3K FAA safety inspectors furloughed

Inspectors serve as extra layer of safety oversight

MIAMI - Despite a government shutdown, travelers on Wednesday didn't see many changes at Miami International Airport.

"We've not seen any disruptions in airport operations now nor the foreseeable future," said Emilio Gonzalez, director of Miami International Airport.

But 3,000 Federal Aviation Administration inspectors have been furloughed. Many, like Gordon Schmidt, were surprised to learn they weren't considered essential personnel.

"We are kind of like the quality control that ensures that everything continues on the right track and that everything continues to be safe," he said.

FAA inspectors check work being completed in domestic and foreign aircraft repair stations, and conduct in-flight cockpit inspections and random ramp inspections.

"There is no one out there doing any of those things as of yesterday morning," said Schmidt.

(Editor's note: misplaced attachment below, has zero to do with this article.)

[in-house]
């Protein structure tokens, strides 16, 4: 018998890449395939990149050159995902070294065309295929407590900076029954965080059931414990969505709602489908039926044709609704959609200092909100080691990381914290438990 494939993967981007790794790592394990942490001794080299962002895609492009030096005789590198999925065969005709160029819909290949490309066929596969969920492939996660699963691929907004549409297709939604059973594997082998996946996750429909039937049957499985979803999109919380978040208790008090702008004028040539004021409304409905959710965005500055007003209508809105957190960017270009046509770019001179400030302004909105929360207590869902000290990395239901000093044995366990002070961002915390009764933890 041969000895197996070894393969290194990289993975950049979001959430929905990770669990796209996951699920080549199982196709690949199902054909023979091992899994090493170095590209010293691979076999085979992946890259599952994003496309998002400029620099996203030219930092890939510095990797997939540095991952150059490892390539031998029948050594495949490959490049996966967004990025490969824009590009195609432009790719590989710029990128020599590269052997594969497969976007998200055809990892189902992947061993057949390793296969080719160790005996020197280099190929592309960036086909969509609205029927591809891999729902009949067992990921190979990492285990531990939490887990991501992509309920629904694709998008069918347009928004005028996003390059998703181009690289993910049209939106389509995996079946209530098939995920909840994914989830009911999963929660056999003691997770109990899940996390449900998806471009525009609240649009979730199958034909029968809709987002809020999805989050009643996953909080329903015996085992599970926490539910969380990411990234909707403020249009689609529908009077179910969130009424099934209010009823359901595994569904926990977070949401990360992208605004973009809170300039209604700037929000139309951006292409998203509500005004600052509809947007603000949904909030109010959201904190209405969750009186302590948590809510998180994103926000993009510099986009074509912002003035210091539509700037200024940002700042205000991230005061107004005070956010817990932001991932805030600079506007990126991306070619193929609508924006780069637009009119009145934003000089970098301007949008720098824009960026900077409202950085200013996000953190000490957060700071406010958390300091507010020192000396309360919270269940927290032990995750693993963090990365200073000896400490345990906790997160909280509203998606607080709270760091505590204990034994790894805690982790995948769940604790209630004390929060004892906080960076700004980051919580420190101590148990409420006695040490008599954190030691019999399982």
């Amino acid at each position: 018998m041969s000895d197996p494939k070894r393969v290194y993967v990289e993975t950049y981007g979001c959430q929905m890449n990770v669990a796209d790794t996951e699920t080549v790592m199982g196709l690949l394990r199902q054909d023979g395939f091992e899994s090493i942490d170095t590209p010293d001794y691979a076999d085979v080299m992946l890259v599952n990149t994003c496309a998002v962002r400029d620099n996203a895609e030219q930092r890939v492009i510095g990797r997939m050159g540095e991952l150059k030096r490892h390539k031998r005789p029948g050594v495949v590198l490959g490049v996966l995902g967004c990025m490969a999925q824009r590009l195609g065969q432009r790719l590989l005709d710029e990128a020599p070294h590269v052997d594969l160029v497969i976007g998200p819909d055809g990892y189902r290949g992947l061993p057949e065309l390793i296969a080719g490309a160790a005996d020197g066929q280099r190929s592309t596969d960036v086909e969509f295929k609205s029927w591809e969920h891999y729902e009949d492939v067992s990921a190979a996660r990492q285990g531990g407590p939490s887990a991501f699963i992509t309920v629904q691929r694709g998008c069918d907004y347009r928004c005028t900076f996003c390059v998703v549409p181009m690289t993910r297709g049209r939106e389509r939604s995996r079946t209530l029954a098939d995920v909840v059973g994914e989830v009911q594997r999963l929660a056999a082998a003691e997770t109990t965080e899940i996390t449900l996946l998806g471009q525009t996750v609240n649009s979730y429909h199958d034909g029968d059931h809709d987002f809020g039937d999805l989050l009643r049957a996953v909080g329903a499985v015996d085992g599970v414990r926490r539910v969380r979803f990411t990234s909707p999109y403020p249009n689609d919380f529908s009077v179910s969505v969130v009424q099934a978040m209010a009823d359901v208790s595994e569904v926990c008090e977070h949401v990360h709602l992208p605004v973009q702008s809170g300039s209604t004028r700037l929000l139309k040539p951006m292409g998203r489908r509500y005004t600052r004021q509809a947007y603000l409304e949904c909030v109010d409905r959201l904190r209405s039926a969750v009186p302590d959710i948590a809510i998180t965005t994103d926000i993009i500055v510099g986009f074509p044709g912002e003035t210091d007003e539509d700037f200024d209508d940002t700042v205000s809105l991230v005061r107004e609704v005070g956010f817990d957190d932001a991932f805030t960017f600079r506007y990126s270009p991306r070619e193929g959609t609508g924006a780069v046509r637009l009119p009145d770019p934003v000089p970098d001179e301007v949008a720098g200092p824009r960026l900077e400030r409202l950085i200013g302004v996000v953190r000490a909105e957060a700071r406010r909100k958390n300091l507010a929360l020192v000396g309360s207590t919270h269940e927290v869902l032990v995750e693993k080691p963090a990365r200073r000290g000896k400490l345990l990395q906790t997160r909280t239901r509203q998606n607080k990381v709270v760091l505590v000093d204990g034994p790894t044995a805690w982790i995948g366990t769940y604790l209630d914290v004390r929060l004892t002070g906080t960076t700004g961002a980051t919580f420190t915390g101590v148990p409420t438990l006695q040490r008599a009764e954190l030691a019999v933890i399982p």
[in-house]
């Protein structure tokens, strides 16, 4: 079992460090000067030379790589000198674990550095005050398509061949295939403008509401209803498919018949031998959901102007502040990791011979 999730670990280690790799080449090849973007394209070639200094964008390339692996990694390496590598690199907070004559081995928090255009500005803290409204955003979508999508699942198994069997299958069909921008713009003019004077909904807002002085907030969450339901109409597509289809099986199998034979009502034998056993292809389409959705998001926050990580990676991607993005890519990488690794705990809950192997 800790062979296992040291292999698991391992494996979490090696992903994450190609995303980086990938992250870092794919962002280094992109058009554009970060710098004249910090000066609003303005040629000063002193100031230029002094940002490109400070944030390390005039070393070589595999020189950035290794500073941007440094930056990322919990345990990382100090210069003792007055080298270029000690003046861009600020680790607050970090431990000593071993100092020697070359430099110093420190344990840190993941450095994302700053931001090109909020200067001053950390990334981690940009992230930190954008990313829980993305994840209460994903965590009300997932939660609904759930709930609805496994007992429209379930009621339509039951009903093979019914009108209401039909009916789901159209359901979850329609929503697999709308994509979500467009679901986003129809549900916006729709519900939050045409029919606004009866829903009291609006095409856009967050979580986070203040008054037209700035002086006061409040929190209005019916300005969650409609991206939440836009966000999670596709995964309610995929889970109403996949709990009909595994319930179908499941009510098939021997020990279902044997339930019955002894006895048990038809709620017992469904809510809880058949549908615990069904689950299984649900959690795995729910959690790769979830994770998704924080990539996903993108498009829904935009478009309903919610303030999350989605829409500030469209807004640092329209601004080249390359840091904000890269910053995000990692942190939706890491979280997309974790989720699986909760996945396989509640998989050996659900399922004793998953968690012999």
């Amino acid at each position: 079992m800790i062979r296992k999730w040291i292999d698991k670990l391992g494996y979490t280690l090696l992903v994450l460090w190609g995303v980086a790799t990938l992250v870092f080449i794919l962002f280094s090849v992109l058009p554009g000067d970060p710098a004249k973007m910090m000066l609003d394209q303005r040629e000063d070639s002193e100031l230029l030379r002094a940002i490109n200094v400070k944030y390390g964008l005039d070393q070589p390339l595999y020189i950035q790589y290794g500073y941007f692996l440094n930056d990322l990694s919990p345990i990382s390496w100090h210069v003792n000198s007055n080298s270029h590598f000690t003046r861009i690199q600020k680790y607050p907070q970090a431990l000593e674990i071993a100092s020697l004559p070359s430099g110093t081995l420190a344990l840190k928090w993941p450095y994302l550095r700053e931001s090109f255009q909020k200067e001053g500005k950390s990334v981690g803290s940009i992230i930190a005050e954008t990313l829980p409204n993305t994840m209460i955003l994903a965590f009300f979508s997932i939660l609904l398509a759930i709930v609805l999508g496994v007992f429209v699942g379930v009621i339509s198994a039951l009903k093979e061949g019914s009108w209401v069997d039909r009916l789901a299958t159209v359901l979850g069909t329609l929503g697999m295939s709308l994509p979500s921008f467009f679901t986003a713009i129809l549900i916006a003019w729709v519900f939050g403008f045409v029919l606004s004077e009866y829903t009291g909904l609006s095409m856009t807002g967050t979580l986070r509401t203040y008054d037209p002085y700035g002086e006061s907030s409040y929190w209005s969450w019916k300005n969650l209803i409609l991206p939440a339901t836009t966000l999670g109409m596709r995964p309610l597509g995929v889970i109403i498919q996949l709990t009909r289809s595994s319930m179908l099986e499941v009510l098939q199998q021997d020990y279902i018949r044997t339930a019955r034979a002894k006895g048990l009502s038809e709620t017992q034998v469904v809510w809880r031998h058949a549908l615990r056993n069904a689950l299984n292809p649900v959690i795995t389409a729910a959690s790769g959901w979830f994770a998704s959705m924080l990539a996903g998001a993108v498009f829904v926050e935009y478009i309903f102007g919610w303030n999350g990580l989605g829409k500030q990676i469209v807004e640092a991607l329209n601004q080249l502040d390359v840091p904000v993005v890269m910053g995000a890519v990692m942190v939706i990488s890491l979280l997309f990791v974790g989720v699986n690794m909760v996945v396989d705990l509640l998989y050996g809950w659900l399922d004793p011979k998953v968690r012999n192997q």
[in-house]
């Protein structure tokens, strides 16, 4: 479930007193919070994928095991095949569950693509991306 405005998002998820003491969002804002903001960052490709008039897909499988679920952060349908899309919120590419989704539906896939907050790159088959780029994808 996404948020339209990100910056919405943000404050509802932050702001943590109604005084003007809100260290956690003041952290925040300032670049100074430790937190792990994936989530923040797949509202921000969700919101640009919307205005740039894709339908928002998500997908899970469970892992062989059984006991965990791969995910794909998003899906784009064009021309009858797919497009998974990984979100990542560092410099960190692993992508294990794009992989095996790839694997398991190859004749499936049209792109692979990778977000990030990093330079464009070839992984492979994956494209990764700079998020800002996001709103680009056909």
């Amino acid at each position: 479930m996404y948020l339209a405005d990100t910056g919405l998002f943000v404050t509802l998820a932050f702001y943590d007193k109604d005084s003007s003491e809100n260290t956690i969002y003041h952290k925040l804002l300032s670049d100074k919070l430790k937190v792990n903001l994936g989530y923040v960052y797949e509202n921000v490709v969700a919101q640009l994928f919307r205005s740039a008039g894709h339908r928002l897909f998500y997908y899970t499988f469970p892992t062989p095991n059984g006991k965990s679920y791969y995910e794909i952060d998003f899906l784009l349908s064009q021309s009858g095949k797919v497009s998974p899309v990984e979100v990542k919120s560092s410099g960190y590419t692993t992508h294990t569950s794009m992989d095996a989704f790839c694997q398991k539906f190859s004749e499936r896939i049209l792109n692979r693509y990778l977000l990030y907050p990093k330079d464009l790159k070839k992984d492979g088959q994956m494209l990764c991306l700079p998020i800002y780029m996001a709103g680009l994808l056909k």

While airlines have their own quality control, the extra layer of FAA government safety overnight comes without potential commercial or profit concerns.

Passengers disagreed on whether it mattered.

"The airlines are responsible enough to make sure that their planes take off and land safely," said Maria Figueroa.

"I don't see why they're not worried, especially if this carries on for any length of time," countered Steve Menkin.

"You can't speculate or look into the future, but obviously, the quicker this is resolved, the better for all concerned," said Gonzalez.

The FAA said some of those safety inspectors may be called off furlough at a later date.

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